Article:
Plaintiffs contend that their products are not promoted for very law calorie diets as the primary source for nourishment used therein. However, the agency is entitled to find reasonably that this is a customary or usual use of such products in weight reduction diets by reason of the fact that they are used for such purposes with some frequency. Defendants have demonstrated that there now is more compelling evidence and a clearer assessment of old evidence connecting low calorie protein diets in weight reduction to sudden and unexpected cardiac deaths, and thus a reasonable basis for addressing the hazards posed by the use of low calorie protein diets. When an administrative agency has considered the relevant factors and a rational basis exists for its conclusions, a Court is not empowered to substitute its judgment for that of the agency. Citizens to Preserve Overton Park v. Volpe, 401 U.S. 402, 28 L. Ed. 2d 136, 91 S. Ct. 814 (1971) stated in that case the Court's inquiry into the facts is to be searching and careful, but the ultimate standard of review is a narrow one.

 Plaintiffs contend that the FDA employed inappropriate rule-making procedures. However, the FDA's authority to use § 701(a) of the Act to make such general rules as are here challenged is well established. National Nutritional Foods Association v. Weinberger, 512 F.2d 688, 696-97 (2d Cir.), cert. denied, 423 U.S. 827, 46 L. Ed. 2d 44, 96 S. Ct. 44 (1975). See also National Nutritional Foods Association v. Califano, 603 F.2d 327 (2d Cir. 1979).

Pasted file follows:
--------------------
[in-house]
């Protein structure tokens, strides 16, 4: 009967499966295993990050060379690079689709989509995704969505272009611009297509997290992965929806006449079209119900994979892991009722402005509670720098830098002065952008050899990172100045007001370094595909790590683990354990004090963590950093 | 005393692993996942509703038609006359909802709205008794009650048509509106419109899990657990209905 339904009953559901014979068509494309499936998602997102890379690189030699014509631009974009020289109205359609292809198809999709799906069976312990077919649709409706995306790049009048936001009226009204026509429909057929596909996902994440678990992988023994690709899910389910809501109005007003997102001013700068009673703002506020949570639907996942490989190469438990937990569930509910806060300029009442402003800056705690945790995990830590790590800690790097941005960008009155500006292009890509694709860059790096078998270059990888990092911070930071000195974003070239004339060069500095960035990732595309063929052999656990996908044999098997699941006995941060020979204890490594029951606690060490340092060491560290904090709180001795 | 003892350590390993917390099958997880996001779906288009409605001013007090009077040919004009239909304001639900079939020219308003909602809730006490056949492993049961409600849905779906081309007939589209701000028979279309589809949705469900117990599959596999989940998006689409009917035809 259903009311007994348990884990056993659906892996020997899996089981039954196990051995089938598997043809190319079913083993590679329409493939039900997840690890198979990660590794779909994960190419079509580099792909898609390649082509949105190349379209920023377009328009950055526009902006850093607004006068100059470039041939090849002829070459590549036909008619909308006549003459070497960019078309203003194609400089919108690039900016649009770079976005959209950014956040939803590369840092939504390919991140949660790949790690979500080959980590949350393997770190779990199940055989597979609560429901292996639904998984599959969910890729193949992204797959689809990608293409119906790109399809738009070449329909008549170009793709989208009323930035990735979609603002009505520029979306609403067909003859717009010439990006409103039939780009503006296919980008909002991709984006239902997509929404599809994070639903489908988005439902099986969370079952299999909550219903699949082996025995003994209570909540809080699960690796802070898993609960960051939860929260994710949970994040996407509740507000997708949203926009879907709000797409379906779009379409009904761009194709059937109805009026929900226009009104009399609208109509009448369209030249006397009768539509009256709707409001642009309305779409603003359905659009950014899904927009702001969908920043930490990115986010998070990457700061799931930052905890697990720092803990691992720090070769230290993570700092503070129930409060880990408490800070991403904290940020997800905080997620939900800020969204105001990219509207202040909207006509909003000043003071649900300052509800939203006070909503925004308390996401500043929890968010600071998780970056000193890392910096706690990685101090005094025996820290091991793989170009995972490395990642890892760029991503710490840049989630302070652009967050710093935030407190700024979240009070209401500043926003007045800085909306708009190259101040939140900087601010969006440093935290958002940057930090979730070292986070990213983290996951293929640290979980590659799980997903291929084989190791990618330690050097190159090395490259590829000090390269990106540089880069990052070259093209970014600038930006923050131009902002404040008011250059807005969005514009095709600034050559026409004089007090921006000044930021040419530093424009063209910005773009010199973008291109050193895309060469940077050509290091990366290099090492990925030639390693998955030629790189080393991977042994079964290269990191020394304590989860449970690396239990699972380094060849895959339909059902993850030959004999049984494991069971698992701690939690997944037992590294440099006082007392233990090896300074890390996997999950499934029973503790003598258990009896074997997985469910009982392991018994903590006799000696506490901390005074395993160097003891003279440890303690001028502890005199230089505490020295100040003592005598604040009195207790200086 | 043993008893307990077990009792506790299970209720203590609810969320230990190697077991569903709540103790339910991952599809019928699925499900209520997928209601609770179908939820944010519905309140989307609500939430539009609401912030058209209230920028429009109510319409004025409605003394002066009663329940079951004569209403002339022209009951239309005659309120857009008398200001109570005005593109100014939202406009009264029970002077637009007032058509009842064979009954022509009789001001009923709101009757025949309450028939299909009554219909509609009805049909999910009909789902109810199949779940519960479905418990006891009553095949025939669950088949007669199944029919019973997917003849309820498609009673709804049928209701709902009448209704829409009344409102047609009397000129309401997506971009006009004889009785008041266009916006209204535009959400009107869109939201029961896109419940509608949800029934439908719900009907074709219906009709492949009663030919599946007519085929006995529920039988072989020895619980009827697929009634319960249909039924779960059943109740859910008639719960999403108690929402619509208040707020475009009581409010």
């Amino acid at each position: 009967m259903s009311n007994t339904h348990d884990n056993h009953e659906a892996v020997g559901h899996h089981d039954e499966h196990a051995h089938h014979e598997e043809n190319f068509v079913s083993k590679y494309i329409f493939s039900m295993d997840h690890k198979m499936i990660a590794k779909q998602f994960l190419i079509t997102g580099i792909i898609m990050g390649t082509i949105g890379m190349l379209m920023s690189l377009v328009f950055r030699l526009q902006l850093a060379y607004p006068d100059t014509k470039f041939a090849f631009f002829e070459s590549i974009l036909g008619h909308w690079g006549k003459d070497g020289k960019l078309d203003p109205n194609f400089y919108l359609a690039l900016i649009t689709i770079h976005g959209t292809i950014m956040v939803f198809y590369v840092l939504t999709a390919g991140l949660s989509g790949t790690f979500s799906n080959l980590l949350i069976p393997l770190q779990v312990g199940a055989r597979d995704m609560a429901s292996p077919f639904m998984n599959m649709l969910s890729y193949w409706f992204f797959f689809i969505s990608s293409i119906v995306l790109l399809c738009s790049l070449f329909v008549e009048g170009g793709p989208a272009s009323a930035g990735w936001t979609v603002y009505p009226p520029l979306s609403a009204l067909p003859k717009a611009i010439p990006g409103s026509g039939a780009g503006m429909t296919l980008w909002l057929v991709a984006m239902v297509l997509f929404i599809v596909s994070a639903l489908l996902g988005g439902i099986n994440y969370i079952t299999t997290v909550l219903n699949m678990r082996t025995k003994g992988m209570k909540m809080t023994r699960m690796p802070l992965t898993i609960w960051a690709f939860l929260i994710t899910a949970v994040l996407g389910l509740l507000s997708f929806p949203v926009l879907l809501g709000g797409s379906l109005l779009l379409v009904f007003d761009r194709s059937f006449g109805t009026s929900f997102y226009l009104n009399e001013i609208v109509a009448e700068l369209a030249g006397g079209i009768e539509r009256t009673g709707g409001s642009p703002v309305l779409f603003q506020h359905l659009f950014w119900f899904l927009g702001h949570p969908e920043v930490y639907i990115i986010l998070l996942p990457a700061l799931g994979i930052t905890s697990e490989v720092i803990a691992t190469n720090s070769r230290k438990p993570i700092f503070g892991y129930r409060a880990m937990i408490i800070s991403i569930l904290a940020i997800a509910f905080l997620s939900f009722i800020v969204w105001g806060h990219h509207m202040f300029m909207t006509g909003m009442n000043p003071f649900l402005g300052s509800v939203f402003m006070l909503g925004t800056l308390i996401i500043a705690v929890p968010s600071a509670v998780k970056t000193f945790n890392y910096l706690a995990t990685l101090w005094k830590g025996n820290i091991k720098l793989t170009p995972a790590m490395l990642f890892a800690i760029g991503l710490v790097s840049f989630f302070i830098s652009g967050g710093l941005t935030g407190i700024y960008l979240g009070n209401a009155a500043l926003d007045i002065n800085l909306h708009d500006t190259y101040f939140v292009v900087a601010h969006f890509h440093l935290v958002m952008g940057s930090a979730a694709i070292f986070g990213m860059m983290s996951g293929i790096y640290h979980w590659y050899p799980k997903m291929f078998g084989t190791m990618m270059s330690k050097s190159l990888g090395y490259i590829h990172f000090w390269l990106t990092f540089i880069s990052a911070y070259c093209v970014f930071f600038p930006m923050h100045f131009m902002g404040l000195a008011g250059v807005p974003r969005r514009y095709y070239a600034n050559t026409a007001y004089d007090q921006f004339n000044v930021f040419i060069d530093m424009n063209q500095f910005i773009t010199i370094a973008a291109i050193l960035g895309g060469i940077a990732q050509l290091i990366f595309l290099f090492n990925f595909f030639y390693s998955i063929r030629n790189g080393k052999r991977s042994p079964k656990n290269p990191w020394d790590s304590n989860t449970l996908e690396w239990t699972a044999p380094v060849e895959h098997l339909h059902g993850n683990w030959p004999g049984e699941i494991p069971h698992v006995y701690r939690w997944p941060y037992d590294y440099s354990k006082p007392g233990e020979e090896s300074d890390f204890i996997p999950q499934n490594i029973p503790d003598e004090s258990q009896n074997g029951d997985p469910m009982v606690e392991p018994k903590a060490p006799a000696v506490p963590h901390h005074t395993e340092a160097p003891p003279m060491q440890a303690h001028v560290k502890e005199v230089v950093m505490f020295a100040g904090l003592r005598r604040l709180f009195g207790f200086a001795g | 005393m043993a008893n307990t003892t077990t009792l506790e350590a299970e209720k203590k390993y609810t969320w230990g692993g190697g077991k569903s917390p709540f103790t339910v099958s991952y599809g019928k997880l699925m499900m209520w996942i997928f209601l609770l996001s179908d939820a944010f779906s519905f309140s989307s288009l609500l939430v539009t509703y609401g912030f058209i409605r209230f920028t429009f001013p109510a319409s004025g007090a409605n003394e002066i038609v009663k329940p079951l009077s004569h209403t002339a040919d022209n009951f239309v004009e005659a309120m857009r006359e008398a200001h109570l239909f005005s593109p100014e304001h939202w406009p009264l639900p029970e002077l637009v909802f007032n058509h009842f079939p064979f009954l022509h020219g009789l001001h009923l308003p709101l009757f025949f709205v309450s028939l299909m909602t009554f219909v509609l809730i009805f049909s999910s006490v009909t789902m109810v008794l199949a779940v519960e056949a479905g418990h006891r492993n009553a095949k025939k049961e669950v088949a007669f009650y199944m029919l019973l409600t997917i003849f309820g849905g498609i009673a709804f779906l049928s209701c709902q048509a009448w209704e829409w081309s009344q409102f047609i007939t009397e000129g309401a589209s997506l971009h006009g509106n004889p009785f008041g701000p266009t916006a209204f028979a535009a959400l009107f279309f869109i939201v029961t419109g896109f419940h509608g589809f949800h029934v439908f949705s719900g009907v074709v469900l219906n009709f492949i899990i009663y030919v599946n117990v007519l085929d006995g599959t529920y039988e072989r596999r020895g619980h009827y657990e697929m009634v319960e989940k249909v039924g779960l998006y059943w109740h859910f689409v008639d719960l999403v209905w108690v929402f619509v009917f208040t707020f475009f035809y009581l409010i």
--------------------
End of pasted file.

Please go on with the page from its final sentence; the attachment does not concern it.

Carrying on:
To establish a basis for an award of preliminary relief, a moving party ordinarily must meet one of two tests long recognized by this Circuit:

 Preliminary injunctive relief in this Circuit calls for a showing of (a) irreparable harm and (b) either (1) likelihood of success on the merits or (2) sufficiently serious questions going to the merits to make them a fair ground for litigation and a balance of hardships tipping decidedly toward the party requesting the preliminary relief Jack Kahn Music Co. Inc. v. Baldwin Piano & Organ Co., 604 F.2d 755, 758 (2d Cir. 1979).

 In this case, where the proposed relief might affect the public interest, that interest must be weighed in the balance in considering whether it will be harmed by the relief sought. As the Government correctly states, the granting of a preliminary injunction in this case would work a severe hardship on the public, some of whom, without the protection of the regulation in issue, might fall prey to their own ignorance combined with the popularity of ever-changing fads in reducing diets. The FDA's rule-making record documents deaths of otherwise healthly persons known to have used protein products in weight reduction very low calorie diets. As revised, the new regulation appears adequately supported by rational judgments as to relevant material.

 Accordingly, plaintiffs' motion for a preliminary injunction is denied in all respects.

 The foregoing shall constitute the findings of fact and conclusions of law required by Rule 52(a) Fed. R. Civ. P.